Oliphant Clan History

The Oliphants appear firstly as a family in Normandy, where Osbert Oliphant held sway in 1045 and who are currently known to have first held lands in England at Lilford, Northamptonshire although may have done so earlier in Hereford and Wessex. In 1090, Roger is the first Olifard for whom there is contemporary evidence of the surname being used.

David de Olifard is commonly held to be the progenitor of House of Oliphant. During the 1141 Battle of Winchester David de Olifard saved the life of his godfather, David I of Scotland receiving in return grants of land at Crailing and Smailholm in Scotland and so becoming the first Chief and first of four successive hereditary Justiciars of the Lothians.)  Malcolm IV also created the Great Barony of Bothwell for David or his son.

Sir Walter, the 2nd Chief, married Christian, the daughter of Ferteth, the Earl of Strathearn in 1173, by 1183 had gained the lands of Aberdalgie in Strathearn.

In 1296 the 10th Chief, Sir William, was captured at the Battle of Dunbar and taken as a prisoner. As a result, he is one of very few Scots who did not sign the Ragman Roll (of Scottish nobles submitting to Edward I of England). He soon took up the cause of Scottish Independence, in 1304 defended Stirling Castle against Edward. Sir William was captured and sent to the Tower of London. However, he was later released and he or his cousin of the same name was awarded lands of Balcraig, Auchtertyre, Turin, Newtyle, Gask and Gallery as compensation in 1317. Nine years before his death in 1329, Sir William was a signatory to the Declaration of Arbroath which asserted Scotland’s freedom to Pope John XXII.

Sir William’s nephew’s son, Sir Walter married The Bruce’s youngest daughter, Elizabeth. Together they received the Barony of Kellie in 1360.

Laurence Oliphant, the 15th Chief, was a Lord of Parliament in the July of 1455, although there are earlier refences to his grandfather as Lord Oliphant. In 1491 he was an ambassador to France and he subsequently became keeper of Edinburgh Castle.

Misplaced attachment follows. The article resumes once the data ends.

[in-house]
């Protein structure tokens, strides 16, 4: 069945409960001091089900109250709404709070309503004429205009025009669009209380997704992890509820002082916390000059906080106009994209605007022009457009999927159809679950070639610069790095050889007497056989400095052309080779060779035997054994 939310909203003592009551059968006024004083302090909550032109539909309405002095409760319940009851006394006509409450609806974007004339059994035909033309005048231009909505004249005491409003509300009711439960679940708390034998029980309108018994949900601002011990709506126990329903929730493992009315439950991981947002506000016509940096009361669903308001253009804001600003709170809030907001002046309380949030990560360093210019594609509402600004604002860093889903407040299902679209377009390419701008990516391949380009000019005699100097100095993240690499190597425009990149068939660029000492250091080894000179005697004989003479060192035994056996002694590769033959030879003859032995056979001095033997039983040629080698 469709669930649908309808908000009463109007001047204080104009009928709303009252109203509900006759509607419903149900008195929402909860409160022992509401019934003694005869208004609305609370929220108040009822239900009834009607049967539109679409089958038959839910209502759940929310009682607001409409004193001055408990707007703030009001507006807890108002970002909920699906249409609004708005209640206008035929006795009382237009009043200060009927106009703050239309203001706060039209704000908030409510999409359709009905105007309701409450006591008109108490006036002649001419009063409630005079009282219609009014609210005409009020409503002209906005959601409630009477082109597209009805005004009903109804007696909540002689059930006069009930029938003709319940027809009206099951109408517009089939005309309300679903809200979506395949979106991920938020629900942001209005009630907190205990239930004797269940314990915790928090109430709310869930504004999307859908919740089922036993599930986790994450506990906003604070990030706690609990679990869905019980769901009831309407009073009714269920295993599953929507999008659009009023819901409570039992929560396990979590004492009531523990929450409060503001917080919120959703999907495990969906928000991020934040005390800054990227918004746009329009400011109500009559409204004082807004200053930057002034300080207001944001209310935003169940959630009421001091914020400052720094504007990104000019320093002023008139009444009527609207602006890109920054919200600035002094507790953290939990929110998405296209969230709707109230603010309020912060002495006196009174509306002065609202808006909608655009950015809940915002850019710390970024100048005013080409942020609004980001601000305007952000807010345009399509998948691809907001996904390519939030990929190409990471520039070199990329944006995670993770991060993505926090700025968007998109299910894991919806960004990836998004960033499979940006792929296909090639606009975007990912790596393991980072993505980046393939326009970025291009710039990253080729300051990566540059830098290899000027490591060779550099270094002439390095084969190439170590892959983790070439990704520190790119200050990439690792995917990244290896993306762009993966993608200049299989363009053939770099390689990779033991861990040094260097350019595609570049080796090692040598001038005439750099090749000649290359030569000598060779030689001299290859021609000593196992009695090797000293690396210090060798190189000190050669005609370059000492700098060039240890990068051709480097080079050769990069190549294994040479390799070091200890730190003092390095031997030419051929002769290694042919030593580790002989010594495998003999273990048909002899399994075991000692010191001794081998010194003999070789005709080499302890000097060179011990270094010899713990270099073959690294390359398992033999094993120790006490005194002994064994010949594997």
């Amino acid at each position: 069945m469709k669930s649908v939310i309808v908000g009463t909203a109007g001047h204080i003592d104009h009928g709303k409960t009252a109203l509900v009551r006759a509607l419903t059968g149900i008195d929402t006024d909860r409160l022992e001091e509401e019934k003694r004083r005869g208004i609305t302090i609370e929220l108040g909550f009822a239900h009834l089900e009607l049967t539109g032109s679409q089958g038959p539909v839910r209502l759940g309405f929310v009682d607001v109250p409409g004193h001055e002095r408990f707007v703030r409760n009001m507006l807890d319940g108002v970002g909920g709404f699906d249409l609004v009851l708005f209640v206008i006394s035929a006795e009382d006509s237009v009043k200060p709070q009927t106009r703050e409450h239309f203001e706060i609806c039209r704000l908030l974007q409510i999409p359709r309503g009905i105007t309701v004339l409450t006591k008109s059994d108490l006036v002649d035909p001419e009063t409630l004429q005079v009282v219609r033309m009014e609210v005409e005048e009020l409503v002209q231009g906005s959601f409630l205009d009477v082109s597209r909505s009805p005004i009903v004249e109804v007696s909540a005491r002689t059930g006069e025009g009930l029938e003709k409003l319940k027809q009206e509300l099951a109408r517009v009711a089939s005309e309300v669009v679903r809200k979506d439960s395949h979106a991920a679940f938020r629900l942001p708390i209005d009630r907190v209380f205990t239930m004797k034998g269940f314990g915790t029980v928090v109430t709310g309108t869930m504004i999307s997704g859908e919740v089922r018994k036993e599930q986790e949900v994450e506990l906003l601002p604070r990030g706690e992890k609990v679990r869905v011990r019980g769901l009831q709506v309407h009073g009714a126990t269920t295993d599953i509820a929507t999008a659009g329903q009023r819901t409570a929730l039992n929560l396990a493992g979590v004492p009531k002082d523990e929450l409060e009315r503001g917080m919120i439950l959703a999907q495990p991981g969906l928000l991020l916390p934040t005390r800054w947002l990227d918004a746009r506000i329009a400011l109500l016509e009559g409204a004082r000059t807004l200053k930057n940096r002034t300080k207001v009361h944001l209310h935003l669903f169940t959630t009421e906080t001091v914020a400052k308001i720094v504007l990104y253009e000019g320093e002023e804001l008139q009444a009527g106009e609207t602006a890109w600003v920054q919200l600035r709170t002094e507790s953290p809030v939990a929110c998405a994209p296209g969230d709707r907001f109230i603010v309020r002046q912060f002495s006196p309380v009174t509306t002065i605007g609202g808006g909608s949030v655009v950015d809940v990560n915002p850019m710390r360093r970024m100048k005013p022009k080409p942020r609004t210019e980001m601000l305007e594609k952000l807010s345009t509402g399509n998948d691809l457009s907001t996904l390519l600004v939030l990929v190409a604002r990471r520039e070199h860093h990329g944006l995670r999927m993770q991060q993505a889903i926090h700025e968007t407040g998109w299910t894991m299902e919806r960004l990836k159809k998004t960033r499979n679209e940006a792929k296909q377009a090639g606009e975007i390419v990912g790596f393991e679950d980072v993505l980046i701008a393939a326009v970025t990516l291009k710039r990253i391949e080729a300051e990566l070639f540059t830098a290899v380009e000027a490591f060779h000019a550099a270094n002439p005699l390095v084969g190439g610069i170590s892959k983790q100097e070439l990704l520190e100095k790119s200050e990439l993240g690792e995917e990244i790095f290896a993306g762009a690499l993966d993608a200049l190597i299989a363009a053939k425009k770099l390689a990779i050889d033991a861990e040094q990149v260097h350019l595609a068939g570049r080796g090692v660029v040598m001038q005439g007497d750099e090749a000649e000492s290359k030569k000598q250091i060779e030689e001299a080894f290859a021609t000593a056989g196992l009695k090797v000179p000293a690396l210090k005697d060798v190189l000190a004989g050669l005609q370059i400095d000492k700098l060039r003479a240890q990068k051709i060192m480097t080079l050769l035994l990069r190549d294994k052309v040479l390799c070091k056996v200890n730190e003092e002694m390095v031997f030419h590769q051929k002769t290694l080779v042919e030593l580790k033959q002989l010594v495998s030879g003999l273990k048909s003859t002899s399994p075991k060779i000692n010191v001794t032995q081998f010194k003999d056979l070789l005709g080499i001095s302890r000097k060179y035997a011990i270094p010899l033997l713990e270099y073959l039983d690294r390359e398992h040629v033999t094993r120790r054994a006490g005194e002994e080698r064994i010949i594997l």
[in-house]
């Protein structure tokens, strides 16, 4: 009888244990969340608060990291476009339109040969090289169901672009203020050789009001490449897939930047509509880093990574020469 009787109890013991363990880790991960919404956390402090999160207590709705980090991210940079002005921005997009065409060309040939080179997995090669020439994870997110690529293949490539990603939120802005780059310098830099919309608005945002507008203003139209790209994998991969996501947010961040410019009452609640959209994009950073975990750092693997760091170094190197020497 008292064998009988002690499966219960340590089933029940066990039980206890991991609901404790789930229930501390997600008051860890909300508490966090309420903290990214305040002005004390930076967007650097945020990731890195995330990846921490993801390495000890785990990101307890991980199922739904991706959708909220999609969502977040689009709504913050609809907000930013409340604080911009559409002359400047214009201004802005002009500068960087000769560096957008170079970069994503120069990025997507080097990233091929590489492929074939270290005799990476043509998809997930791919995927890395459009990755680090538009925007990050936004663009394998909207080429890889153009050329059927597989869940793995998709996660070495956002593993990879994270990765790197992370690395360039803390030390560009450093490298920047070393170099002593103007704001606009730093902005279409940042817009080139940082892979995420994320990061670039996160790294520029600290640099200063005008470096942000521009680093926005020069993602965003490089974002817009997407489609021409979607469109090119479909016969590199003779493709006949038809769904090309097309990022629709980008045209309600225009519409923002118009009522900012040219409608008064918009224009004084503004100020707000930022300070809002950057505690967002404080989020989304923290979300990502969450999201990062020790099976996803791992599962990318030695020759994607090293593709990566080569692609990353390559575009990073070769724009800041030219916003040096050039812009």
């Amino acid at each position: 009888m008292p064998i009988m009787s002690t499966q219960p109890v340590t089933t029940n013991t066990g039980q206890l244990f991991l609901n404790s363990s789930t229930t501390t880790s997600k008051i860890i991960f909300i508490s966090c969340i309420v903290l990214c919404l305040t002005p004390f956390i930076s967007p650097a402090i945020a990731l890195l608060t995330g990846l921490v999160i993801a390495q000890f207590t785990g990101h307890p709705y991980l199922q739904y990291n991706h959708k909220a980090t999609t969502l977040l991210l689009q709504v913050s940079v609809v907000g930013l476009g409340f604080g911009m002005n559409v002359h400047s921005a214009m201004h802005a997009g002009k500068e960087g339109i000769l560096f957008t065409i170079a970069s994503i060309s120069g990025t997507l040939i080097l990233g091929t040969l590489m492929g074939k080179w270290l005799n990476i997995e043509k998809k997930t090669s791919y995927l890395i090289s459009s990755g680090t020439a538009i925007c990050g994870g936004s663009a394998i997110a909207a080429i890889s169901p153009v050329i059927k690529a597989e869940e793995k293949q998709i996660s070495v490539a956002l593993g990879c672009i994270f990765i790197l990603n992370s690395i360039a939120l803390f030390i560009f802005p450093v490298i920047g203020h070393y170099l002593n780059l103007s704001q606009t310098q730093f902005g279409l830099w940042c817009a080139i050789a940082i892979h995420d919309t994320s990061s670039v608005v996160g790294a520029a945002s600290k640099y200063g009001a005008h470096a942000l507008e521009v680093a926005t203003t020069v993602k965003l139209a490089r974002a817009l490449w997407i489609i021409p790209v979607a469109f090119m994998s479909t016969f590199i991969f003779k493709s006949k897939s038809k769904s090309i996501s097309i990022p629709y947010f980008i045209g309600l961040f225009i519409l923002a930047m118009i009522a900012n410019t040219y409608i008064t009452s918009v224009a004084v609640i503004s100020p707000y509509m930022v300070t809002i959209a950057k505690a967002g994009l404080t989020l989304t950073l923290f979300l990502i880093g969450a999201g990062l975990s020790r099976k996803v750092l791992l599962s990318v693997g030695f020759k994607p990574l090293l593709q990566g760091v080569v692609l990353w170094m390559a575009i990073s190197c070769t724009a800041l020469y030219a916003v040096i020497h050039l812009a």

The fourth Lord Oliphant was a staunch supporter of Mary, Queen of Scots and a member of the inquiry which acquitted the Earl of Bothwell of the murder of Lord Darnley, Queen Mary’s second husband. The fourth Lord attended the queen’s wedding and fought for her at the Battle of Langside in 1568. 


The Oliphants remained devoted to the Jacobite cause and the ninth Lord Oliphant was imprisoned for his part at Killiecrankie in 1689. During the rising of 1715 he was accompanied by Oliphant of Bachilton, Oliphant of Condie and Oliphant of Carpow, as well as the ninth Lord’s his cousin, Laurence Oliphant of Gask, who was also to play an active role in the campaign of Charles Edward Stewart in 1745. After the defeat at Culloden both Gask Oliphants were exiled in France.

The daughter of Laurence the Younger was the songstress Carolina, later called Lady Nairne.

Laurence the Elder’s sister married their cousin. This was Laurence Oliphant of 5th of Condie. His son (Laurence Oliphant, 6th of Condie) worked with Gask’s brother, James, to raise funds for the campaign of 1745. The 6th laird of Condie built up large estates in Perthshire although, after his death, these were later spread amongst those appointed guardians of his son.

The current Oliphant Chief is descended from this Condie branch of Oliphants, in the male line. This branch were noteworthy in the 19th and 20th centuries, producing an Ambassador, a Chairman of the Hon. E. India Company, two Generals, an Admiral, a Chief Justice of Ceylon as well as two MPs and a president of the Madrigal Society who wrote words for the chorale of marriage of King Edward VII and Queen Alexandra. 

Although there have been many, another branch, the Oliphants of Rossie produced a Postmaster General of Scotland and Betty, founder of the Canadian National Ballet School. 

The Oliphants had numerous castles, houses and places of Clan interest all over Scotland, with the fourth Lord holding lands in 7 counties including Broxburn and Muirhouse near Edinburgh, a quarter of Caithness, Kellie in Fife and various grants around Perthshire.

There is a wealth of Clan memorabilia held by an Oliphant Chieftain at Ardblair Castle, a Blair seat near Blairgowie in Perthshire in addition to that held in the Chiefly line.